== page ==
• Stacey Abrams vs. Brian Kemp, Georgia governor. (Kemp +3) Abrams needs to be up a lot more to overcome the vast and massive efforts by Kemp to suppress the vote. Early voting is up a ton though, so who knows. Even if Abrams weren’t awesome this would be a race with enormous moral force lined up against Kemp, whose tactics can’t stand in a democracy. His ravening racism must be defeated. As it is though, she is awesome, and that’s the cherry on top. This race has deep historical meaning in this nation’s staggering attempts at being just and decent.
  • Andrew Gillum vs. Ron DeSantis, Florida governor (Gillum +4) Florida turning back blue is obviously a bellwether for 2020, so on a political level this is one to watch. But it is also great to see Gillum call out the Republican Party for being racist, or at least for being thought by racists to be racists. DeSantis is a stumbling Trump wannabe, and that Gillum pulls no punches and can win in a divided and truly weird state is a good sign that timidity is not the better part of valor in the age of Trump.
  • Tony Evers vs. Scott Walker, Wisconsin Governor (no RCP average, last Marquette poll is a tie). Fuck Scott Walker.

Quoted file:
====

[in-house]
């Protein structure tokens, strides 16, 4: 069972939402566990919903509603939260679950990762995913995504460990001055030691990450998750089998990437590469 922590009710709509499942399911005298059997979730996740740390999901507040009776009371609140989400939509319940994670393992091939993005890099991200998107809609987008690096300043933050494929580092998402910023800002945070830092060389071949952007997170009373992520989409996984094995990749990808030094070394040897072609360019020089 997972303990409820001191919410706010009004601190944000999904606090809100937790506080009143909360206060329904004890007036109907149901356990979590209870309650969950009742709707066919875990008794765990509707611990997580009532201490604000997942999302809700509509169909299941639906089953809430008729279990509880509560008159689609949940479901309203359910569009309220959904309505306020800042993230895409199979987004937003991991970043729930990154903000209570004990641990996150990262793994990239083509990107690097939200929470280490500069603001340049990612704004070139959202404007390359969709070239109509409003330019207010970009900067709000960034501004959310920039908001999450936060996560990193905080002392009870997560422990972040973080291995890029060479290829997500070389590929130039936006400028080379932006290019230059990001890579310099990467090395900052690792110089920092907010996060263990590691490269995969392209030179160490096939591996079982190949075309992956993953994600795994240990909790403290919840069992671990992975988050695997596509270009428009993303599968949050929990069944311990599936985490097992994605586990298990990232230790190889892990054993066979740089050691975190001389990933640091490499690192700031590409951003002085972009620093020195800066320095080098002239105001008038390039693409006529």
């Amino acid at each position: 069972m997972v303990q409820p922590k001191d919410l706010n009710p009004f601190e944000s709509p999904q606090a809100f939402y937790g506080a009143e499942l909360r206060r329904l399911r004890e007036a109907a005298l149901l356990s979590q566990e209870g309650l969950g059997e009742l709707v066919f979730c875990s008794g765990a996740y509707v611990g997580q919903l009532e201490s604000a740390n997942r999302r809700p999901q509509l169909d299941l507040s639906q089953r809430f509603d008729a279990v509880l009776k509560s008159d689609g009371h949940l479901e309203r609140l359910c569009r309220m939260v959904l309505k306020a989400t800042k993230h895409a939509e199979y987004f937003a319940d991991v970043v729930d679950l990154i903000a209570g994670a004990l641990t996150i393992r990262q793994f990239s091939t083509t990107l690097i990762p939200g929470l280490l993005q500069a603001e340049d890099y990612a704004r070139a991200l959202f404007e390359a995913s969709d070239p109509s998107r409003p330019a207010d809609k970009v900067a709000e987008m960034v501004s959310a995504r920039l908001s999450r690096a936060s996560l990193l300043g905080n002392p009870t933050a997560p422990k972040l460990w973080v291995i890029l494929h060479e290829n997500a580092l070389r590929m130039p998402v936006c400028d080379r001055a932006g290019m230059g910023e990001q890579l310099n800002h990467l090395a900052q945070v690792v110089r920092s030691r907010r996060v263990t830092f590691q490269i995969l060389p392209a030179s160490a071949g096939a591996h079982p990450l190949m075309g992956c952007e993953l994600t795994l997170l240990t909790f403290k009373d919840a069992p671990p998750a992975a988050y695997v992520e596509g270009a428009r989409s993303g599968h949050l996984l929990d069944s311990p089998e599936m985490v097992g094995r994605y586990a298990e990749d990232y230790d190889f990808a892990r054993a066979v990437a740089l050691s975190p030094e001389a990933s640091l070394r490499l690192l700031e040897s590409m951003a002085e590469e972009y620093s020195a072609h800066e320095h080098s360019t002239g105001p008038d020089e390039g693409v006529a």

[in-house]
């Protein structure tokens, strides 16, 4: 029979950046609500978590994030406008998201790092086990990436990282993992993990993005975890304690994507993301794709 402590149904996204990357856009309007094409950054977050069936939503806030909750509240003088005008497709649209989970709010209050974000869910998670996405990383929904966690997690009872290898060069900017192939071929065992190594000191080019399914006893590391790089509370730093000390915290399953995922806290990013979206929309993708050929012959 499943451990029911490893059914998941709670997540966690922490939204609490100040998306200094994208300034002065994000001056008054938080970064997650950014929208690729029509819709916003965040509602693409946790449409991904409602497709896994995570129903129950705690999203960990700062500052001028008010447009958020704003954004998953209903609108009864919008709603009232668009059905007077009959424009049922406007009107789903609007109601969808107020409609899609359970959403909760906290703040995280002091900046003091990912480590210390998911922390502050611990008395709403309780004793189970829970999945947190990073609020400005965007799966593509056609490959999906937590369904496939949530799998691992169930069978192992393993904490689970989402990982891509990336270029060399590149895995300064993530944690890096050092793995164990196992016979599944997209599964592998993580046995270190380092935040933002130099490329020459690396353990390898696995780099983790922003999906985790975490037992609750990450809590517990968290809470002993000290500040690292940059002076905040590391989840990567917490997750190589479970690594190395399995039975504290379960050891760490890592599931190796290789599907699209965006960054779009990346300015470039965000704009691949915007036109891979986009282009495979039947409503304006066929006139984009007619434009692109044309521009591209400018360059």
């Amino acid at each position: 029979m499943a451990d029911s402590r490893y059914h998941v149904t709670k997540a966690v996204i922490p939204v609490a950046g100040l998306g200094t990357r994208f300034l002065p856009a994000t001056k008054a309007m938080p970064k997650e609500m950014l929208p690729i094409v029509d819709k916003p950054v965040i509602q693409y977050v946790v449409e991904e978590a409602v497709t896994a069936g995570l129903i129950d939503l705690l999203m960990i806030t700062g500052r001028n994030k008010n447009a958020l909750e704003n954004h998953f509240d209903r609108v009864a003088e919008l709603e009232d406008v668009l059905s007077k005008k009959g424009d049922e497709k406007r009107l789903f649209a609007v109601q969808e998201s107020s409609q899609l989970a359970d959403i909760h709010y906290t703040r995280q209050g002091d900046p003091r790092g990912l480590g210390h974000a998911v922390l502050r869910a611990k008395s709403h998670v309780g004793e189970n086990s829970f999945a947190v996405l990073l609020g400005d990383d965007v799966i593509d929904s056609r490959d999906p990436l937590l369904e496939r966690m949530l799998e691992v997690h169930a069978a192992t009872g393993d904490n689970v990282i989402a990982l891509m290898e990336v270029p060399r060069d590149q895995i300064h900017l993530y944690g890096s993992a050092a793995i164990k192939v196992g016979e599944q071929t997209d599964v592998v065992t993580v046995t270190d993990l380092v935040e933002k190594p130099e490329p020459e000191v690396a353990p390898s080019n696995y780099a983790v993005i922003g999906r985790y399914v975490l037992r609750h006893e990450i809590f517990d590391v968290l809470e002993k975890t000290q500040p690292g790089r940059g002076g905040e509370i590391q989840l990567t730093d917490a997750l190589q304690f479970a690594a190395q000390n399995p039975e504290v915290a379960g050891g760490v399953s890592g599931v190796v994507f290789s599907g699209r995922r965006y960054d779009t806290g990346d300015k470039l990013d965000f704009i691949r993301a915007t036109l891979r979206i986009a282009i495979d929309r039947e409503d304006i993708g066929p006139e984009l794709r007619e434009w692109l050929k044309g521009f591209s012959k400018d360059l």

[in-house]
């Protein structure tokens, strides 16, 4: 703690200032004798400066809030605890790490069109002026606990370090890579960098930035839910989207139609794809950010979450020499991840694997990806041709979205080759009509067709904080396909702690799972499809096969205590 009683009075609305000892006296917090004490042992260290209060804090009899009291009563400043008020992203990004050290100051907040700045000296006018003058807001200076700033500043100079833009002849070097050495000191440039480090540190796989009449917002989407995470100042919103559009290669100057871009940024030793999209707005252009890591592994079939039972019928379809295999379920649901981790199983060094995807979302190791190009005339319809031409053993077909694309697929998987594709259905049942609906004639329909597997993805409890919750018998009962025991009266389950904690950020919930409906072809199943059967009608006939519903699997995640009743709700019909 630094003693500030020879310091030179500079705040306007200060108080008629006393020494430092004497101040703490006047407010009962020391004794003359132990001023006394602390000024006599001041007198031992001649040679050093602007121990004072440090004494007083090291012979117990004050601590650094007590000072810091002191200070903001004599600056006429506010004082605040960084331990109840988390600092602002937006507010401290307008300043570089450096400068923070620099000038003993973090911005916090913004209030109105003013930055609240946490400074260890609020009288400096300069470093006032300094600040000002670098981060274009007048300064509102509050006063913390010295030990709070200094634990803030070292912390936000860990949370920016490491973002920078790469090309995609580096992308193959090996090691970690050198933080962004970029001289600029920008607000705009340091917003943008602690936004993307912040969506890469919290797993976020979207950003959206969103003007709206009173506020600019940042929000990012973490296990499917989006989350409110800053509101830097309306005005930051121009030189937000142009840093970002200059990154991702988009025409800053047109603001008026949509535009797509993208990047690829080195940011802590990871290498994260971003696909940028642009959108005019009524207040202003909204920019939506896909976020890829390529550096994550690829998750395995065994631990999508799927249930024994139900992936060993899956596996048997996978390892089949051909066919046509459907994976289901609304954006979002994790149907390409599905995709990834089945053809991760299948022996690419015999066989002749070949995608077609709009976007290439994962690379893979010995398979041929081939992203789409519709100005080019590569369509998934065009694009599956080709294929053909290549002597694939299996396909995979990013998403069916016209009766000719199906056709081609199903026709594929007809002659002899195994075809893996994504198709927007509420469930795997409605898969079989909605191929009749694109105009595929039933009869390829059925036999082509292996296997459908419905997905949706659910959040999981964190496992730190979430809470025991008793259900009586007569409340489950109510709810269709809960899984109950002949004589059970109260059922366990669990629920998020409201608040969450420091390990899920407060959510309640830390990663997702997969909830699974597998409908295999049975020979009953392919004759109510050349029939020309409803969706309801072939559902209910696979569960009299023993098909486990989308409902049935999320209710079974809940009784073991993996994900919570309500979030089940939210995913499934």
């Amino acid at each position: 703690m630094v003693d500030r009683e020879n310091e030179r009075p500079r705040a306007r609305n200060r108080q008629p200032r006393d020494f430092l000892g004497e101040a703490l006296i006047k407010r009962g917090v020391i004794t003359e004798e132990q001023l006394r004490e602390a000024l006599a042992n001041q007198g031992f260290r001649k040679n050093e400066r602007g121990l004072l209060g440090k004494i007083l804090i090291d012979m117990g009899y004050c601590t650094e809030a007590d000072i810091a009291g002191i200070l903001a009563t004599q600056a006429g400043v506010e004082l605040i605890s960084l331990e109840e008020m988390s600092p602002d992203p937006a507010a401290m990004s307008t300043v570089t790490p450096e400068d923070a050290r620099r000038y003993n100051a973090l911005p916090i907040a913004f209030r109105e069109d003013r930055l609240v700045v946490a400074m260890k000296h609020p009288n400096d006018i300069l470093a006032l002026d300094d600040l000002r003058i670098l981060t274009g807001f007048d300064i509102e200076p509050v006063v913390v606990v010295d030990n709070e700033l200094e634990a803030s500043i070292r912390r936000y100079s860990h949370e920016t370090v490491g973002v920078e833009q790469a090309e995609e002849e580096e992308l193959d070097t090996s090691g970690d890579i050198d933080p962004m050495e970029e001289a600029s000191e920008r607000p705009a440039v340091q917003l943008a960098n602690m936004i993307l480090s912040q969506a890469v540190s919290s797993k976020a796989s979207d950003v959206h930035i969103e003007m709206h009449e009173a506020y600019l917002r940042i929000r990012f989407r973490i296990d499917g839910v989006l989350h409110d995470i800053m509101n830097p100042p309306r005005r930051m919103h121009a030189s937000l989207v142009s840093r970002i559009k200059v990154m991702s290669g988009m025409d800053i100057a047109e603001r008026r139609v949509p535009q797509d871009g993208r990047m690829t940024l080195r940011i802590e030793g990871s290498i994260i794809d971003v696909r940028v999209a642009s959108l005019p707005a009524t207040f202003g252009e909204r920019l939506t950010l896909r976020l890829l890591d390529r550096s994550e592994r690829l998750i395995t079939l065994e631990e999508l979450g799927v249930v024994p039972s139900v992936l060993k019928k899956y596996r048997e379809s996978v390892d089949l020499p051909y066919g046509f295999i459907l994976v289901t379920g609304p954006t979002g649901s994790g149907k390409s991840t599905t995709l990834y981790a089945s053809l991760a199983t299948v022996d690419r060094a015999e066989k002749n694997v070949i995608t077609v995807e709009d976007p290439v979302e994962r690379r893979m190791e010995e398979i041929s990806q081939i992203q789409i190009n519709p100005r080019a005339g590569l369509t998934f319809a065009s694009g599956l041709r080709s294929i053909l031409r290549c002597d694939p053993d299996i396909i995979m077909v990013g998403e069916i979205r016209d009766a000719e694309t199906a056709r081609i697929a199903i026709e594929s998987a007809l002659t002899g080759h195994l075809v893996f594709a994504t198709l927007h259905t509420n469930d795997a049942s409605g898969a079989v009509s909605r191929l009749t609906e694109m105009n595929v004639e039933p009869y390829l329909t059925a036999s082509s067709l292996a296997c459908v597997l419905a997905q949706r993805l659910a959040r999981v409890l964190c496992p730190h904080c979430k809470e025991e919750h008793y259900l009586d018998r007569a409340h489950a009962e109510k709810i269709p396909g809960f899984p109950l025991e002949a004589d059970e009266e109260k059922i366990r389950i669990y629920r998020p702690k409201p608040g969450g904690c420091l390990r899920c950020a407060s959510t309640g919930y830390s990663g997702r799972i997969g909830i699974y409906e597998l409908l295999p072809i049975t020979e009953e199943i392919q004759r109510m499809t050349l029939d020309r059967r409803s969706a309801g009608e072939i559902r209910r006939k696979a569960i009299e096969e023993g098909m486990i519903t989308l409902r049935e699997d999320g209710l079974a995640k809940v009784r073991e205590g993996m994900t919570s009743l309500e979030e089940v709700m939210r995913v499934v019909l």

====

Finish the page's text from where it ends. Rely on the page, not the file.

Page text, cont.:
• JB Pritzker vs. Bruce Rauner, IL Gov (Pritzker + like a billion) This race seems like a done deal. I have no great love for JB, though I did say that it was ok for progressives to support him, which his campaign credits for supplying their narrow margin of victory. But this race is important. Rauner has been trying to do to Illinois what Walker has done to Wisconsin: strip workers of their rights and demolish any and all social services. He’s been stopped so far, thanks to Mike Madigan, but who knows how long that can last. And in a post Roe world, we’re going to need someone who actually defends abortion rights in the midwest. All around us, states are making it harder and harder to have safe abortions, hearkening back to the bad old days of septic abortions and back-alley nightmares. We can’t let that happen in Illinois. We need to stay a safe haven. We need to defeat Bruce Rauner.
  • Laura Kelly vs Kris Kobach, Kansas Governor (Kobach +1). Kris Kobach is one of the worst people in American politics, a vote-suppressing bigot, a staunch xenophobe, a white nationalist, a supply-side fanatic, and a gun-toting trollish prick. After Sam Brownback ruined Kansas, Kobach wants to step in and double-down, while amping even further the culture wars. He embodies the GOP ideology that you need to support plutocracy, advance white nationalism, and mostly just pwn the libs. Laura Kelly seems pretty righteous, a solid and smart non-ideologue Kansas needs to recover.